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Always Something
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Discussion Starter · #1 ·
OK, so I have a job that I am bidding. It's 2 tankless heaters with a recirc system.

The pump and my electronics are not allowed...rather approved for outdoor installations. I was thinking of some kind of enclosure with a hinged door with an open bottom. What suggestions do you have?

Mounting the pump / electronics under the house is a last resort and I really do not want to do that. There is a 75 gal in a tin house on the side of the furthest exterior wall. There is no recirc as of now, and opposite end is taking about 4.5 minutes for HW. The design is correct I just need to protect my pump / housing. Leaving the tin house is not an option. Looking for economical way of doing this because the rest of the job is gonna cost a boat load. I don't want to price myself out of the job for some eloborate housing. Was thinking 3/4" treated ply with a back against the stuccoo wall so I don't have to flash it. Advice? Thanks!
 

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it may be kind of funkybut how about one of those smaller rubbermaid sheds? they make the real shallow ones that people install right on the side of their house, much like the tin doghouse that's already there. it'll look a little better i think and it's water proof. otherwise, i think you'd need to build something.





paul
 

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How about mounting the pump in a cabinet at the far end of the loop? Put an aquastat on it and it will shut down when it's hot, negating the necessity of having to purge cold water from the return line. Of course, you may have noise issues in that cabinet, but at least it's inside.
 

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Water Whisperer
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Ask the homeowner what they would prefer? Maybe they have their own ideas.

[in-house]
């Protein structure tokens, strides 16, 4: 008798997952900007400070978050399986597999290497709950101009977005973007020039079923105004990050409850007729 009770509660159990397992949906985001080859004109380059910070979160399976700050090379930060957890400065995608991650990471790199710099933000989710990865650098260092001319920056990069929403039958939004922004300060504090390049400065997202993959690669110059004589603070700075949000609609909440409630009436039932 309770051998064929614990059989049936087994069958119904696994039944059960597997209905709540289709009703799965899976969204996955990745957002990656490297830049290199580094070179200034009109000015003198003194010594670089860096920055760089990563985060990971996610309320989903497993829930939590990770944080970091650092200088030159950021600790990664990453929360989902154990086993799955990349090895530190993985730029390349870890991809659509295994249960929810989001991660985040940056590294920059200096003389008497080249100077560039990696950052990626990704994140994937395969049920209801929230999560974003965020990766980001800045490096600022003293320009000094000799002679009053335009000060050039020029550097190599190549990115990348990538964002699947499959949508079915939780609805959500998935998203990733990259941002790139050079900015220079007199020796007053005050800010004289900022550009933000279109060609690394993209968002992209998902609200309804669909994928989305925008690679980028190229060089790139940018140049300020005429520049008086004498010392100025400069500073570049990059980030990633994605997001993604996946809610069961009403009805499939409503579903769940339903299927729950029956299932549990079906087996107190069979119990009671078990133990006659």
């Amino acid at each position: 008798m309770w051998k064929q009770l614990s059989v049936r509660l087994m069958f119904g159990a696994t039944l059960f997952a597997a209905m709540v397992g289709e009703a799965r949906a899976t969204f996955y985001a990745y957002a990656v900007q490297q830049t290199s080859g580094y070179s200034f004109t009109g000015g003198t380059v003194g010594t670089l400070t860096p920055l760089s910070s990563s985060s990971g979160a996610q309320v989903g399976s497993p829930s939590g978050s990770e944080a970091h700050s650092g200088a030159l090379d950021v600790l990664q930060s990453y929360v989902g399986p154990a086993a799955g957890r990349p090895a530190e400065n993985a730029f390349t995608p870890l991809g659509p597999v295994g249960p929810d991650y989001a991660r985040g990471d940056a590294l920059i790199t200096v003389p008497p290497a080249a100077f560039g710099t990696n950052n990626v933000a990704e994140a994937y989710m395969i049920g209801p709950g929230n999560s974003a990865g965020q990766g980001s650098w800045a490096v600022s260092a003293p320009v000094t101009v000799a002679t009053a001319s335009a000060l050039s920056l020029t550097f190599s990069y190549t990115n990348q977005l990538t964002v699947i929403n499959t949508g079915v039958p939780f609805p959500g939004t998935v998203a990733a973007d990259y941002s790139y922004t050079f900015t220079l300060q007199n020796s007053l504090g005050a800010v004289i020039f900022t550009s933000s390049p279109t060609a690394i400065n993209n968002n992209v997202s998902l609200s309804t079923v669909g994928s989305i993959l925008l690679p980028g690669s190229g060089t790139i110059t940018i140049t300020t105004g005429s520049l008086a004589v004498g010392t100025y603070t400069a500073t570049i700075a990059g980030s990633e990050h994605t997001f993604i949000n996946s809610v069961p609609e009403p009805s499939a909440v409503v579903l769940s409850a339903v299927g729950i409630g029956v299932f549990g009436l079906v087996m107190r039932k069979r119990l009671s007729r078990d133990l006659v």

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Always Something
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Discussion Starter · #6 ·
How about mounting the pump in a cabinet at the far end of the loop? Put an aquastat on it and it will shut down when it's hot, negating the necessity of having to purge cold water from the return line. Of course, you may have noise issues in that cabinet, but at least it's inside.
I would with a Metland demand pump, but this is a bit different by design.
 

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I would with a Metland demand pump, but this is a bit different by design.
Other then the fact that your pump has to move at least .5 gpm (or in some cases .75 gpm) to fire the heater, how is this different? The pump would shut off when aquastat reaches set temp, thus shutting down the heater (if no hot water is being called for). However, you'd still have to account for the cold water sandwich when the pump is off and a hot tap turns on.
 

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Always Something
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Discussion Starter · #8 ·
Nope. I do my recircs a little different. Grundfos Aquastats are crap and do nothing with respect to tankless. My system is different. I Could do the pump on the other end, but I want the whole line 3/4". My pump will do about 3.5 gpm. The energy saved at putting the stat down line is not worth the hassle to me and it's more work than it needs to be.
 

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Always Something
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Discussion Starter · #10 ·
Para, you're a strange dude.
 

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Grundfos Aquastats are crap and do nothing with respect to tankless. My system is different. I Could do the pump on the other end, but I want the whole line 3/4". My pump will do about 3.5 gpm. The energy saved at putting the stat down line is not worth the hassle to me and it's more work than it needs to be.
Honeywell immersion well aquastats are the way to go. I, too, only run 3/4" recircs. Plus, I use long turn 90's. Cuts down on the turbulence.
As for the remote pump location, sure it's a pita, but so's a frozen pump.:mad:
Has the recirc line already been run? If not, can it be run in the attic, which might be a little more accessible then the crawlspace.
 

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Would a Hot Box be too expensive? There are many different kinds. You can have a receptacle out there for heat trace tape. I dont know if that would work or not for what you are doing.
 

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We buy sheet metal and fabricate something very simple to keep them dry, nothing real elaborate never had a problem yet, we sometimes just roll the sheet metal around the pump and use a couple of screws to keep it from unraveling, leave the ends open for the piping runs, fasten to the wall.
 
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